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Culver council talks new well, water conservation

August 7, 2012

Water was a topic of some discussion at last week's Culver town council meeting, which isn't entirely surprising given the drought-affected conditions in the area this summer.

Audience member Tom Kearns raised the question of whether or not Culver should consider drilling an additional well to serve as a backup to existing pumps, which he noted are currently running 22 hours a day and at over 100 percent capacity.

"If one goes down," he said, "you have a problem."

Audience member Ralph Winters noted he and town manager David Schoeff had briefly conversed about the topic of a new well field and treatment plant for Culver recently. He said TIF district monies might be available for such a project through the Culver Redevelopment Commission, something to continue to examine.

Schoeff said he could speak with Peerless Midwest, the company the town has been using for repairs at its treatment plant, to get some pricing, though he noted such a project would likely cost at least $50,000. He also asked if council was interested in an additional well using the same water source, or a new well drawing from a separate aquifer; council member Lynn Overmyer suggested deferring to Peerless on that question.

In his town manager's report, Schoeff also discussed the town's ongoing request for residents to conserve water. Though recent rainfall has helped the situation, he said, "until the heat settles down and we get a bunch more rain, people are still using water abundantly (for watering lawns and the like)."

In other matters, the council approved town attorney Jim Clevenger drawing up legislation designating the entire town park as a non-smoking area, at the request of park superintendent Kelly Young.

Young noted many people thought the Indiana smoking ban enacted last month included all of the park, but she said she researched the matter and learned smoking is currently banned only inside buildings and within eight feet of their entrances. Though she acknowledged making the park as a whole smoke-free would be difficult to police, she said she felt most park visitors would comply if signs were erected, and the number of cigarette butt litter would decrease as well.

The council also voted to bring grant writer Shannon Mcleod to a meeting in the near future to discuss conducting an income survey of Culver, a necessary step in securing any grant funding for a new comprehensive plan for the town. Ralph Winters noted Culver's plan commission and CRC both voted to proceed with the plan, and the CRC has offered to help pay for its creation, but more funding will be needed.

Council member Bill Githens noted the council already voted to conduct an income survey, but was waiting for better timing than summer to conduct it. He added McLeod suggested, at her last visit, a door-to-door survey would be ideal.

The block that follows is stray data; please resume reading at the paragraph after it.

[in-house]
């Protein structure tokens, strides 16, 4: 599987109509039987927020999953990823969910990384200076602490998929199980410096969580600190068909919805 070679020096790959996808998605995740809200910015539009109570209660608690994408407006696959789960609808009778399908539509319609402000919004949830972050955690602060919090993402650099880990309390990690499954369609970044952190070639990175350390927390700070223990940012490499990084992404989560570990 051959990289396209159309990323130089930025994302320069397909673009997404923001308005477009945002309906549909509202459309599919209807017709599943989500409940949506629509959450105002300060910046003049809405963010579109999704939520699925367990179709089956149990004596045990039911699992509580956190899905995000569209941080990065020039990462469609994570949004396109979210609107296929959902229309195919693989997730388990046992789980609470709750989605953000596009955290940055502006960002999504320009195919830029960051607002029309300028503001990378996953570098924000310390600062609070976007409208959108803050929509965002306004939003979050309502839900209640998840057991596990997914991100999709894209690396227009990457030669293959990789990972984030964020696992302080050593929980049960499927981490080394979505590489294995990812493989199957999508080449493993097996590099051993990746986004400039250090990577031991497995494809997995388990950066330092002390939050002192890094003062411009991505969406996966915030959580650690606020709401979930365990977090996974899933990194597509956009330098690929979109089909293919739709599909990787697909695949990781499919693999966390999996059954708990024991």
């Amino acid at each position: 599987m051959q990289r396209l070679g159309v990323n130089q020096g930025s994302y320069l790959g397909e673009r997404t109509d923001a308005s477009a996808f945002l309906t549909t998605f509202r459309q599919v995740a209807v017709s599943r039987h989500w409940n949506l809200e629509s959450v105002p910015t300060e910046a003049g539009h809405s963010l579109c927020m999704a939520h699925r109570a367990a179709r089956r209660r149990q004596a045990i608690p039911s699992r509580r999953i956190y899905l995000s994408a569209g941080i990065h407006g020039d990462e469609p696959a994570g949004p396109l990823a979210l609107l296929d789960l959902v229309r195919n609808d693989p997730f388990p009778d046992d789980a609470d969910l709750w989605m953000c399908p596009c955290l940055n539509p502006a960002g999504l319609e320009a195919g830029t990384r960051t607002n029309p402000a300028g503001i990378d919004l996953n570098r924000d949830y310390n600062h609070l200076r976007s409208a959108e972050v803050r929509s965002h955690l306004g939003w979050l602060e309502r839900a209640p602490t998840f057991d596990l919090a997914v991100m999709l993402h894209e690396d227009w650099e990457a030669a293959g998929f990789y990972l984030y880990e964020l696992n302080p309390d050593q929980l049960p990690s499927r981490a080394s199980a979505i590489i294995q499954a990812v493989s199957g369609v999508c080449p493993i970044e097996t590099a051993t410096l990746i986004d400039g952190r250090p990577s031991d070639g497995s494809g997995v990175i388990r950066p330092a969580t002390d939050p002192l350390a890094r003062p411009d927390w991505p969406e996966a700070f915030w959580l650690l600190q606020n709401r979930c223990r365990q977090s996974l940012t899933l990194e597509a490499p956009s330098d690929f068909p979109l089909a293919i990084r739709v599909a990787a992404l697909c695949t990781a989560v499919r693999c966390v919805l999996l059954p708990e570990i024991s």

Schoeff said he discussed the matter with McLeod a few weeks ago. And while the cost of the income survey makes it "about a $3,000 gamble," if the survey isn't conducted, obtaining grant funding for the comprehensive plan is impossible.

Schoeff also explained to the council that recent testing of Culver's large meters led to the discovery that the meter at Miller's Merry Manor nursing home in Culver has only been operating at half capacity. The facility's bills will likely double in coming months, he said, noting sometimes failure of water meters can be a gradual process, as appears to be the case here.

Council also approved $6,824 for purchase of a golf cart for town use, as well as routine insurance claims of $9,339 to cover fire department trucks and equipment, and $40,473 to cover the town's property liability and other requirements.

Githens noted he, council member Ginny Munroe, and utilities manager Bob Porter would meet with Jeff Kutch, head of Culver Academies Facilities department, later that week to discuss the school's water and sewer rates, at the request of head of schools John Buxton. He emphasized no formal decisions would be made, and the meeting is partly to discuss concerns that the school might construct its own sewer plant under certain circumstances, which would spell a significant revenue loss for Culver.

Council president Sally Ricciardi said town clerk Karen Heim wrote up a proclamation recognizing the centennial celebration of Culver Academies' summer Woodcraft Camp's celebration of its centennial, which she said was read at the previous weekend's Lake Fest parade.
Audience member Jean Rakich thanked Porter and the street department for cleaning up a "huge tree" which fell near the senior apartments on Forest Place last Tuesday, work which was completed within an hour, she said. Ricciardi added the department does "a phenomenal job," particularly given the severity of storms this summer.

In reply to an inquiry from audience member Ed Pinder Jr., Schoeff said new sidewalks constructed on various streets in Culver this summer will have grass seed planted around them this fall, when growth conditions are likely to be less drought-affected.

Attorney Clevenger also reported he'd researched methodology of bill payment by park boards in surrounding counties, following discussion of the matter at the previous council meeting, and learned the system Culver had in place -- in which the council approves paying park claims and the park board approves those payments after-the-fact -- "seems to be kind of the standard practice."

Council members also set dates for upcoming budget meetings, including a 3:30 p.m. meeting Tues., Aug. 7 to discuss Fire, EMS, and Park budgets.

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